March Madness lifts MU exposure

March 31, 2018 GMT

HUNTINGTON — Looking at social media engagement figures in the week since the Marshall University men’s basketball team made it to the second round of the NCAA Tournament, Senior Vice President for Communications and Marketing Ginny Painter wondered what else could have generated the amount of positive exposure the tournament run did for the university.

“Not to be flippant, but unless we had someone here cure cancer, I couldn’t come up with my wildest imagination what could get us the coverage we enjoyed over those eight days,” Painter said.

Especially after beating fourth-seeded Wichita State University, being the underdog gave Marshall exposure no one was counting on but was definitely welcome. Whether it was head coach Dan D’Antoni

“If (a game) gets our name out there in front of people who didn’t know much about us and makes them say, ‘I want to find out more,’ that’s priceless.”

Ginny Painter MU senior vice president for communications and marketing

speaking on ESPN or a story about Ot Elmore’s “dad bod,” being a part of one of the biggest college sporting events in the country will help the university in its recruiting efforts.

“What Tammy Johnson, the director of admissions here, says is that probably no family, no prospective student is going to make their decision to come to Marshall based on watching a basketball game or a football bowl game, but if it gets our name out there in front of people who didn’t know us or know much about us and makes them say, ‘I want to find out more,’ that’s priceless,” Painter said.

“We probably won’t see it this fall, but Tammy’s theory is, over the next two or three years, we will see a bump (in admissions) based on that,” she said.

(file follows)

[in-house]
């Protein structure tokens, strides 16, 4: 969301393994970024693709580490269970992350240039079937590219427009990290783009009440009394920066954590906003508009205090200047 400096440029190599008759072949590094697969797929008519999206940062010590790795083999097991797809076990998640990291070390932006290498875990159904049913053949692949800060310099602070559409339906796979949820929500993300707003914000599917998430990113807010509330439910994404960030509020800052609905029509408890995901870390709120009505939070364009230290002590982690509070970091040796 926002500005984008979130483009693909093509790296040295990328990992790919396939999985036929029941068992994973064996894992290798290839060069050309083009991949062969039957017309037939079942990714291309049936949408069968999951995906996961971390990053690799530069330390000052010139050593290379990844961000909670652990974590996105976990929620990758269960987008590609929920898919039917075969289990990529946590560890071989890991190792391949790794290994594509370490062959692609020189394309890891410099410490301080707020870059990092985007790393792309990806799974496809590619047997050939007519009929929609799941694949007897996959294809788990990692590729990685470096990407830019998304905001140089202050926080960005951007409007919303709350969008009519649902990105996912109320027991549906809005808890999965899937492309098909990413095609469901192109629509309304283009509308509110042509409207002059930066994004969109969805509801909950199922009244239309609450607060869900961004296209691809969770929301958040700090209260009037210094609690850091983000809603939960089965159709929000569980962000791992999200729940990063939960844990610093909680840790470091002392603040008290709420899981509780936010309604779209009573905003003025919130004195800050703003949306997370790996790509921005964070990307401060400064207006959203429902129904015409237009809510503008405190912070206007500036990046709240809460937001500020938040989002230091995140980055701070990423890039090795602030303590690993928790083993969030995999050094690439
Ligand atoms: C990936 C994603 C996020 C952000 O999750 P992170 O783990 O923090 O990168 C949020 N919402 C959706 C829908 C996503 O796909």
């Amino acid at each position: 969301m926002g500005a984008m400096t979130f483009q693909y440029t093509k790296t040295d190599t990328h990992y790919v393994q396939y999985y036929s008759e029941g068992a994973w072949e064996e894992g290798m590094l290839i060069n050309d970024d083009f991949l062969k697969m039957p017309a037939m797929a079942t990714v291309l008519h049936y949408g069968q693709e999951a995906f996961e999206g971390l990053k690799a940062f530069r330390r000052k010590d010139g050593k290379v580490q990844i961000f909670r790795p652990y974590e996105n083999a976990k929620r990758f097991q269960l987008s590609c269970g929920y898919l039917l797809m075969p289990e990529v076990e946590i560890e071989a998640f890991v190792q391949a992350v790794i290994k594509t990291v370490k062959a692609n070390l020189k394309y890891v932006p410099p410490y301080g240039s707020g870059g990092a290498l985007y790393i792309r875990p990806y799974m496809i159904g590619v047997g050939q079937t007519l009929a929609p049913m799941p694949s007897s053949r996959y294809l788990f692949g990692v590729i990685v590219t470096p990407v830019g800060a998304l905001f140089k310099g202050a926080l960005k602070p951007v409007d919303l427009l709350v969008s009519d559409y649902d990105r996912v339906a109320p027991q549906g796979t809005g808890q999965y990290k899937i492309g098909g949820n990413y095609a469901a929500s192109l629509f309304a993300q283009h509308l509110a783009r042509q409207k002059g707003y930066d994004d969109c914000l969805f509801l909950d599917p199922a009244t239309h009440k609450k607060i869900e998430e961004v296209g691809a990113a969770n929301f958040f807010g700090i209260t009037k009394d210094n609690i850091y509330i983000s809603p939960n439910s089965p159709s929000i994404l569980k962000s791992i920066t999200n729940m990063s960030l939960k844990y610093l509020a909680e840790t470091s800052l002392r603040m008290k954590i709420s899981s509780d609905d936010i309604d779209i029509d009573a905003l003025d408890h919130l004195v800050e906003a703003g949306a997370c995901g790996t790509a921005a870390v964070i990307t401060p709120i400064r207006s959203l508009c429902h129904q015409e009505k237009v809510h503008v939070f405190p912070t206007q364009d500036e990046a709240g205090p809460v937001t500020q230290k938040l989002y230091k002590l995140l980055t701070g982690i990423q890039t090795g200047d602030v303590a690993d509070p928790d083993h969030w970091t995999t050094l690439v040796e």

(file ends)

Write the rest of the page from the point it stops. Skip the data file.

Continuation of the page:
During a typical week, Marshall gets about $300,000 in earned media, which is word-of-mouth marketing from news stories or social media posts, for example. During the week Marshall won the Conference USA championship and entered the NCAA Tournament, the university derived $75 million in earned media, Painter said. The day after the Wichita State win earned $16 million alone.

The bump is similar to when the movie “We Are Marshall” airs on TV.

“The recruitment office says they can tell whenever it’s been on TV,” Painter said.

Marshall President Jerome Gilbert also used the experience to bolster his high school recruiting efforts, visiting two high schools around Frisco, Texas, where the C-USA championship was held.

He said he would like to hire a regional recruiter, and he thinks the Dallas area would be a good place for the position.

“I think our efforts will pay off eventually,” said Gilbert, who has so far visited 37 high schools throughout West Virginia this school year. “We’ve got increased applications this year. We don’t know how many will choose Marshall and come in the fall. . . . Our showing in the tournament will help us. We’ve got to not let up.”

He said he isn’t sure if his goal of increasing enrollment to 15,000 by 2021 is possible, but he is encouraged by an increase in the university’s graduation rate, which is up 2 percent. That might not sound like much, but from one year to the next, 2 percent is actually a large increase. The graduation rate at Marshall is now 49 percent.

It’s cheaper to keep students at Marshall than to recruit new, he said.